We know you couldn’t get enough of last week’s episode, so come along as we keep calm and carry on with our conversation on commerce, or, to be more clear in category, hiring a developing your current or desired business team.
We know from last week’s full court press from Dr. J that in our current climate, each and every enterprise is having to engage with less than ideal conditions when it comes to finding new hires and attempting to develop and train the good folks you already have. With the fog of uncertainty we all seem to find ourselves in these days, we’re even seeing more and more people jump ship from their current jobs to new ventures and industries, so are you ready if one of your team leaves you or will there be a leadership vacuum in that loss? (You don’t want to end up like Harold Melvin and the Blue Notes did after Teddy Pendergrass split from the group in ’76 after a money dispute; it’s a hard fall from gold records to slumming it on a 2017 Soul Train Cruise and having to do a wine tasting on the Lido Deck with Peabo Bryson getting top billing)
Not to worry – our boys Sid and Keith are here to save the day and they’ve got another dynamic duo’s decisive dissertation to direct you: Geoff Smart and Randy Street’s “Who: A Method for Hiring.” (Found where all books are sold and maybe your local library as well. Local libraries – they’re not just places for the homeless to sleep or take sink baths; they also have books)
Step One: Prime Your Pipeline. Examine the existing environment in your business by literally taking score: create a scorecard for your company’s positions and have your employees, to paraphrase New Orleans rapper Mystikal, “Show me what you workin’ with.” By actually taking score, you really see who is doing what, who should be doing what and what might not be getting done at all. It’s a good day when we get to use “Who” to help answer “What,” isn’t it?
Step Two: Start the Search. Finding the fit that meets your needs is not going to be fast or easy, especially in this economy. Long story short: whatever you’ve done in the past probably isn’t going to work or apply to current conditions; you’ve got to up your game and meet the market where it’s at now. You’re going to have to be out there and every day, you’ll be hustlin’ (like Rick Ross or Van McCoy and the Soul City Symphony – your choice) and doing everything you can to find the best right people: marketing the opening, reaching out for referrals, and communicating the culture for your organization to complete your crew.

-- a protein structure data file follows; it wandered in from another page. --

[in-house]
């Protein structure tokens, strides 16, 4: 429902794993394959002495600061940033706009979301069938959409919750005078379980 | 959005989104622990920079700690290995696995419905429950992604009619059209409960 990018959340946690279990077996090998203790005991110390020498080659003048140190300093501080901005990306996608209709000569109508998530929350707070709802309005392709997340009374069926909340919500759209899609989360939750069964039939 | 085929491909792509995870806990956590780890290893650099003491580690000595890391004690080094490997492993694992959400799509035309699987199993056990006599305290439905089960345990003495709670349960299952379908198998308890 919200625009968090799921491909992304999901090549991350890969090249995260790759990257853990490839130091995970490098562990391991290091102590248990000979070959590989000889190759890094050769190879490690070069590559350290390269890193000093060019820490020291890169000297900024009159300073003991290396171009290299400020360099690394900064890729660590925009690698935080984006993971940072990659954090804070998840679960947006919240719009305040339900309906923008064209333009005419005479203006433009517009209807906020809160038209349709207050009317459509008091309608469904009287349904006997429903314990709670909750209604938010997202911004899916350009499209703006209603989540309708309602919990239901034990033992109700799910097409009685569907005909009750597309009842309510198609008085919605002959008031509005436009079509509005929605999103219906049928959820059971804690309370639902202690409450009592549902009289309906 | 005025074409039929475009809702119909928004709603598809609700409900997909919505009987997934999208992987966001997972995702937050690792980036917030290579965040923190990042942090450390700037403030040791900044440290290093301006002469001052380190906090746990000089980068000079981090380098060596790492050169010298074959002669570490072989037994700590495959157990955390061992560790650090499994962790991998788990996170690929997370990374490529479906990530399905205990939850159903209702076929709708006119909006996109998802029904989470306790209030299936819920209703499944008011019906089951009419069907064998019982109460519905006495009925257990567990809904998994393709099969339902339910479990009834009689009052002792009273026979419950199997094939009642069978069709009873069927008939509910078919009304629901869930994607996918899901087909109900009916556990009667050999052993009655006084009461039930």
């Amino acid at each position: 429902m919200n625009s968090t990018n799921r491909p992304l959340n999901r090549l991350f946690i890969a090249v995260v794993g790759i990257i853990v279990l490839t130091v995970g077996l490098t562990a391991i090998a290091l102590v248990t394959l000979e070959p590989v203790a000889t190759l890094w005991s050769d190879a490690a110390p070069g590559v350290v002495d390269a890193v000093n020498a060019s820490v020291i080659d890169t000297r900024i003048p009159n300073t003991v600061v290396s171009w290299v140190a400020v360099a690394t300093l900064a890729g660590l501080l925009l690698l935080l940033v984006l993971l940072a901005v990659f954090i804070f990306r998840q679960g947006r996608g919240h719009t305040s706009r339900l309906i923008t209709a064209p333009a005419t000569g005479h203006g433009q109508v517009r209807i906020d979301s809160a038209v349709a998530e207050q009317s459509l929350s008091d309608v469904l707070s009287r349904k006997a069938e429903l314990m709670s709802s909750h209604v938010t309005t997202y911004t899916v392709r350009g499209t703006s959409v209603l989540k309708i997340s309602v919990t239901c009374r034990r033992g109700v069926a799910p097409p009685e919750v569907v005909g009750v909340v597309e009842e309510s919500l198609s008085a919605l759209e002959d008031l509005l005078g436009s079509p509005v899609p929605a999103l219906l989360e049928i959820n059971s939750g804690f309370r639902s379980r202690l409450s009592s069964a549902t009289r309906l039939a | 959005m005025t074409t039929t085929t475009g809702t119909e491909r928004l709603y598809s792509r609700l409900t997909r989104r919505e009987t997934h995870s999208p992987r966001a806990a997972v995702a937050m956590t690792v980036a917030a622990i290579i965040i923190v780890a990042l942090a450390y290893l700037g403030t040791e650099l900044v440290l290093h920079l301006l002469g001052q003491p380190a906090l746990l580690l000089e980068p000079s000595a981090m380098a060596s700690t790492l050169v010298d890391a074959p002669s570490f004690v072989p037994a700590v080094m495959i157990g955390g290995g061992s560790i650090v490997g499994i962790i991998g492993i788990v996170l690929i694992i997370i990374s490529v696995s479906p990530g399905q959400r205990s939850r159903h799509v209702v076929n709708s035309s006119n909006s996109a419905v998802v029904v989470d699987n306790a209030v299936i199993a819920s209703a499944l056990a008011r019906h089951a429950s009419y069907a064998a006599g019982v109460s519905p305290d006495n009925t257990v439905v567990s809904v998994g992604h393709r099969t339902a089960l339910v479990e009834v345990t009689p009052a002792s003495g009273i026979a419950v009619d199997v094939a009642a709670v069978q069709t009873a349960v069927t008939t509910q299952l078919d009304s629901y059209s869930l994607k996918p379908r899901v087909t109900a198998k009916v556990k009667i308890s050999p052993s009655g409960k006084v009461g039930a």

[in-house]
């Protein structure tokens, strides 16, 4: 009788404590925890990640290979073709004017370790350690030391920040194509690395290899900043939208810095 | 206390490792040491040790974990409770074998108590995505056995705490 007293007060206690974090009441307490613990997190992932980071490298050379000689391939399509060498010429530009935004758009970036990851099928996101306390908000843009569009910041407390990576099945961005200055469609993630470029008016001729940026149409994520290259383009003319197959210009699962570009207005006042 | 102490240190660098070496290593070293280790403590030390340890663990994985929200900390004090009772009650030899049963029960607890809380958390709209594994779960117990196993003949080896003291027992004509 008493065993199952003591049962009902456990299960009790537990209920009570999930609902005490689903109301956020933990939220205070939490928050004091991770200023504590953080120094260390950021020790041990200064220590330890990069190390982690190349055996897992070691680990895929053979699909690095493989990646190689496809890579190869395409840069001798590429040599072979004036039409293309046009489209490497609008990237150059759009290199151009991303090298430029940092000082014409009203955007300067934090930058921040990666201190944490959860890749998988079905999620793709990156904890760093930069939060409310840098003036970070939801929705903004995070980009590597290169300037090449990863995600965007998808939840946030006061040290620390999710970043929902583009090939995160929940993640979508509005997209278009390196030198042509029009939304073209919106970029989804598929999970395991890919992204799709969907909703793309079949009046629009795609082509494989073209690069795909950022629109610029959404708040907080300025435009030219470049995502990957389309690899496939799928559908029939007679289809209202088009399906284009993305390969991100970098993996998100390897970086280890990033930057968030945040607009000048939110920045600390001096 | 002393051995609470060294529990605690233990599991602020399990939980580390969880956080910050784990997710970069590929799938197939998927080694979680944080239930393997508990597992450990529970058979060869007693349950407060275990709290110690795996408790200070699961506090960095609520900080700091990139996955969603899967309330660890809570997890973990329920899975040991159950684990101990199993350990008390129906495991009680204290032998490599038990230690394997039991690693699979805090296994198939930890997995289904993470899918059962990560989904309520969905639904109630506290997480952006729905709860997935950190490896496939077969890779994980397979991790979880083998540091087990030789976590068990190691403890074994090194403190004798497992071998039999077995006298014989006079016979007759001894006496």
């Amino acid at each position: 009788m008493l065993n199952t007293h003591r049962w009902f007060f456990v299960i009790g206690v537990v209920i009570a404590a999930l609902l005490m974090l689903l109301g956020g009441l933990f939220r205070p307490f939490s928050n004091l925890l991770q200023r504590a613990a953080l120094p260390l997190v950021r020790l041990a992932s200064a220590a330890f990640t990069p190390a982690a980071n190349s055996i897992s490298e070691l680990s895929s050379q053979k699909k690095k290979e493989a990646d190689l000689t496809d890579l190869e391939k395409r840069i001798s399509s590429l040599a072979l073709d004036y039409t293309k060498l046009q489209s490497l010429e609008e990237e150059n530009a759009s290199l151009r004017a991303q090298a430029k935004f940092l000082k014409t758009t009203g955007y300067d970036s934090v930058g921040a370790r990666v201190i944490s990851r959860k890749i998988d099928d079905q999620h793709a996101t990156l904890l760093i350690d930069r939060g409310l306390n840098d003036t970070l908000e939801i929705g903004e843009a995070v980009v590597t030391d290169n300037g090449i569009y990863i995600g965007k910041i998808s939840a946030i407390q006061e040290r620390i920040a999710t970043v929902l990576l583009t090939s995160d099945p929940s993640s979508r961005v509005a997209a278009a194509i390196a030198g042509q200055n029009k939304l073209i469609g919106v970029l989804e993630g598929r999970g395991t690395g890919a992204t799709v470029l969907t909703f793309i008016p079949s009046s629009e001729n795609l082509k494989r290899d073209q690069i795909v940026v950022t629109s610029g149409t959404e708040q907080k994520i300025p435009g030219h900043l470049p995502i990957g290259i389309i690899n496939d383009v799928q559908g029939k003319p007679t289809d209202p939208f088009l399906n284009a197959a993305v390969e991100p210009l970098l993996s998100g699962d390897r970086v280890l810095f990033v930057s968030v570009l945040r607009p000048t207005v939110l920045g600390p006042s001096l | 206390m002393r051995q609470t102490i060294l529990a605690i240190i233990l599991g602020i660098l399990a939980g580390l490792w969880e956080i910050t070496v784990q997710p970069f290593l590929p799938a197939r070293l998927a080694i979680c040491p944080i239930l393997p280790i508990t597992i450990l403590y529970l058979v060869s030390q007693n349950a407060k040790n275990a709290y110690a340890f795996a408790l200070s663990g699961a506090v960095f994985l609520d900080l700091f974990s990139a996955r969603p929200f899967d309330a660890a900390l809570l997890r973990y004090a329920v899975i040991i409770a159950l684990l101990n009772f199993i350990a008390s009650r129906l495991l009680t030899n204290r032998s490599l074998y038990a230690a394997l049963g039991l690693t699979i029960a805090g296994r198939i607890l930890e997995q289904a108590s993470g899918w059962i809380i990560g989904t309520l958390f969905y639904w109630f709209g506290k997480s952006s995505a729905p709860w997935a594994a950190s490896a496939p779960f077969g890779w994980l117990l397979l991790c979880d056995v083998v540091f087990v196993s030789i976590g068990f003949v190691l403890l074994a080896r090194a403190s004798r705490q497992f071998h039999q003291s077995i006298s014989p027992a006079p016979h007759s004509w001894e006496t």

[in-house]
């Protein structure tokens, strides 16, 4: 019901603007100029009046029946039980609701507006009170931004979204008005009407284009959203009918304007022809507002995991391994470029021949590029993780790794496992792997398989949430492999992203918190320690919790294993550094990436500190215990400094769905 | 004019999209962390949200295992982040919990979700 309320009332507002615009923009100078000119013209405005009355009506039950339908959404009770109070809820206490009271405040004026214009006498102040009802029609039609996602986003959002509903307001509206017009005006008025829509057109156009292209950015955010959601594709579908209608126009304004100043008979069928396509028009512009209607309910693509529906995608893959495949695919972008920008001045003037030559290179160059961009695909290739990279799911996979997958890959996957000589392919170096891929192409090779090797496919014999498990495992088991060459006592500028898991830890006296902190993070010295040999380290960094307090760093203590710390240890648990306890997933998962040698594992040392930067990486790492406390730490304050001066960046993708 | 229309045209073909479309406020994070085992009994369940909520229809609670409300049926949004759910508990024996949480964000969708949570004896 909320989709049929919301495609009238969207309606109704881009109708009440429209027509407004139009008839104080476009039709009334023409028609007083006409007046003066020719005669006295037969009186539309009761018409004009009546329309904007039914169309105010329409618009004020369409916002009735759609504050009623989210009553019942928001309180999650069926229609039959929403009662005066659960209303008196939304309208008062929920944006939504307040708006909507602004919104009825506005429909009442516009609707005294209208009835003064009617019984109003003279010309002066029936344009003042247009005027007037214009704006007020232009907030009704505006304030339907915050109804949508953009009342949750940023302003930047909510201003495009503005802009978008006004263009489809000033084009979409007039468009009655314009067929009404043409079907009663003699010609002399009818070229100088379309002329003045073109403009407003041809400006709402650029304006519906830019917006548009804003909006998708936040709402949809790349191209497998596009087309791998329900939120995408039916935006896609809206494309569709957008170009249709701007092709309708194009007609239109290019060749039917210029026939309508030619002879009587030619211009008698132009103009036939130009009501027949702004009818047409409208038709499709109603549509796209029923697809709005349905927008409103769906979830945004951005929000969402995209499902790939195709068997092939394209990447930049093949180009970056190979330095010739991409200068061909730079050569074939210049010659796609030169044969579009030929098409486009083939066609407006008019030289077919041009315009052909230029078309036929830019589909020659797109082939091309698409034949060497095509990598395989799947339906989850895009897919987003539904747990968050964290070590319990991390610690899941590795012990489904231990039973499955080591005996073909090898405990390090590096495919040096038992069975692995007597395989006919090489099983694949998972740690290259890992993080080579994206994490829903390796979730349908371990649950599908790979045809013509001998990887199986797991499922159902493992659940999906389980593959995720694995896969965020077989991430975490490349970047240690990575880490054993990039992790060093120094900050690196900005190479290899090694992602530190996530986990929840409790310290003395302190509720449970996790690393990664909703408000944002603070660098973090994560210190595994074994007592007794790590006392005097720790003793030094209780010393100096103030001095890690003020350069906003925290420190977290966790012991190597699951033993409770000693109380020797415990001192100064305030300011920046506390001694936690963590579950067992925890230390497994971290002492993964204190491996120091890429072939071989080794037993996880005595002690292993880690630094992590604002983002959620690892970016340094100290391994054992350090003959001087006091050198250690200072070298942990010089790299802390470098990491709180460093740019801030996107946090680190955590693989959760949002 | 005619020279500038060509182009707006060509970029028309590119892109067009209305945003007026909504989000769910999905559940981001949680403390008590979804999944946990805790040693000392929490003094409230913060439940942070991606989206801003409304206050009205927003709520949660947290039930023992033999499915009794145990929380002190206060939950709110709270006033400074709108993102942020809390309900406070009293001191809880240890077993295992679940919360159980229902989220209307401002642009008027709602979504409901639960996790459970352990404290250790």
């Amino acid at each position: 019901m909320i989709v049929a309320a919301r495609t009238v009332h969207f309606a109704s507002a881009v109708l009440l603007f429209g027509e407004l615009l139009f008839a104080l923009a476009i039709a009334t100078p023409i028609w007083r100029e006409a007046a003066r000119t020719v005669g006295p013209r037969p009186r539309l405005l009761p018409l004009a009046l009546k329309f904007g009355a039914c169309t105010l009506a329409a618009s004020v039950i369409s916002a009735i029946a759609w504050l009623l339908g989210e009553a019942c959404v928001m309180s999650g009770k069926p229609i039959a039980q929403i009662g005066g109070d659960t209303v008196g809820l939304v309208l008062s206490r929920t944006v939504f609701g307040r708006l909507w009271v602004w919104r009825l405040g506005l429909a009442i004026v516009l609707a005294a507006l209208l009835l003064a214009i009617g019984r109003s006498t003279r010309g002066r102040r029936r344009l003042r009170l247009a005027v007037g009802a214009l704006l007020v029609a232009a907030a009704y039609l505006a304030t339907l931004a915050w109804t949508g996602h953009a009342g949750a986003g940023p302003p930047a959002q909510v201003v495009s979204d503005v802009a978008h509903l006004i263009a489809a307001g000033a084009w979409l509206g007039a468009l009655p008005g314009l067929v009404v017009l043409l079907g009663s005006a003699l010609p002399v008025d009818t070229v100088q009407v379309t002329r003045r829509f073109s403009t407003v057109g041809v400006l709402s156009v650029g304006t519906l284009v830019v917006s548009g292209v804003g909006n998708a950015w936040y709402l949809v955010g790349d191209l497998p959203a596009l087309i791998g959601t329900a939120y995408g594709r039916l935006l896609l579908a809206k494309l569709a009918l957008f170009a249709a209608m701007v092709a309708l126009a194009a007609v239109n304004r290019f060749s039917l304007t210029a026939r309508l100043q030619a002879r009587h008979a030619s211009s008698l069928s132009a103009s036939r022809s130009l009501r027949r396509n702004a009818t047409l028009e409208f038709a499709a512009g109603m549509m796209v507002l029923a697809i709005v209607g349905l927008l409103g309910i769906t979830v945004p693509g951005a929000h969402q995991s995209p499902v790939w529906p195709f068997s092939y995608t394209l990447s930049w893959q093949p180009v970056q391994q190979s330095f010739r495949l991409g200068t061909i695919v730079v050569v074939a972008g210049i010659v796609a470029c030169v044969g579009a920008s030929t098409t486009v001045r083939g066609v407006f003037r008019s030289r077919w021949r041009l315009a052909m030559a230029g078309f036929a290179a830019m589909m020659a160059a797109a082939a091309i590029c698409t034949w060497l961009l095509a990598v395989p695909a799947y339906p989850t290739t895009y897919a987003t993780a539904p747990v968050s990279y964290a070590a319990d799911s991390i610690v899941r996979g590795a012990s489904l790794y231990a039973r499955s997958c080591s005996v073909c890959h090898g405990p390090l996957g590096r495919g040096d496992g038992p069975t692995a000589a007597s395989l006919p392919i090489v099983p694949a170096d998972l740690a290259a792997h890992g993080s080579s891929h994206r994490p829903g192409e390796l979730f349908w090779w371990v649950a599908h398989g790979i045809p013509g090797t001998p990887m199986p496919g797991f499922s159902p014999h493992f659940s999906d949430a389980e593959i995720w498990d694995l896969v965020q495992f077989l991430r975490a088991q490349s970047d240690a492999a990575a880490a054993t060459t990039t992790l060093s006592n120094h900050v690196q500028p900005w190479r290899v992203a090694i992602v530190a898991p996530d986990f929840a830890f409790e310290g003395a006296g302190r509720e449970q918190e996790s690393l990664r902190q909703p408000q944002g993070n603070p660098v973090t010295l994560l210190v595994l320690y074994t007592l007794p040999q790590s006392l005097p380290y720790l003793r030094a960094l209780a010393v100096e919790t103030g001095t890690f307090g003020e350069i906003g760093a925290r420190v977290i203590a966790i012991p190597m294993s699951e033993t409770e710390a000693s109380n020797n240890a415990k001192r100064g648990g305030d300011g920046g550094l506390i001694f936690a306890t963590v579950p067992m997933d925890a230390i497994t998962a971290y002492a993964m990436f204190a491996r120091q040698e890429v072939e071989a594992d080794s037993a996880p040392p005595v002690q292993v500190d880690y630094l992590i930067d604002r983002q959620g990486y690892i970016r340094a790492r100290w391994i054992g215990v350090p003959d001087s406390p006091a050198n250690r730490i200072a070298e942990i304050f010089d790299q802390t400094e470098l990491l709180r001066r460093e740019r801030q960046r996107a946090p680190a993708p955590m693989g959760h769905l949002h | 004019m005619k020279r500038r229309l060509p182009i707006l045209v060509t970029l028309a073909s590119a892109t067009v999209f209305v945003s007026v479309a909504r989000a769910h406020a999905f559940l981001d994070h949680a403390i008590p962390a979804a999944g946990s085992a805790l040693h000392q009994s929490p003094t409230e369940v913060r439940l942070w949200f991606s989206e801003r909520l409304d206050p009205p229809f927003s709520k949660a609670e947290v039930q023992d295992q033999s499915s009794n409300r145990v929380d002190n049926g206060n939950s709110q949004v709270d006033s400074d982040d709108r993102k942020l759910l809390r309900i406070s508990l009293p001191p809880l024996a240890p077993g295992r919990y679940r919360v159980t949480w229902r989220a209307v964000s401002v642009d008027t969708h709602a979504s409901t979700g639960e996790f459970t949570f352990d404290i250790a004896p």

Step Three: Improving the Interview. This one’s actually incredibly simple: be intentional in your interviewing. Our boys have some primo practical pointers here and putting down anything more in these notes would violate our status as card-carrying members of Team #NoSpoilers.
Step Four: Settle the Score. Yes, our simple scorecards from Step One are back again (like a horror movie villain or Jujubee on seasons of RuPaul’s Drag Race … four times is enough, queen). Using the scorecard helps eliminate the emotionality from the process, which you’ll need to find the most excellent employee for the job.
Of course, if you want the first-rate facts and most incomparable intelligence from this week’s show, you’re going to have to actually listen to the podcast – because, if you haven’t learned by now, these show notes are, at best, loosely constructed outlines that occasionally tell you what the episode is actually about amongst a hodge-podge of alliteration, outdated pop cultural references and a surprising amount of facts about the life and career of Teddy Pendergrass – RIP to a real one.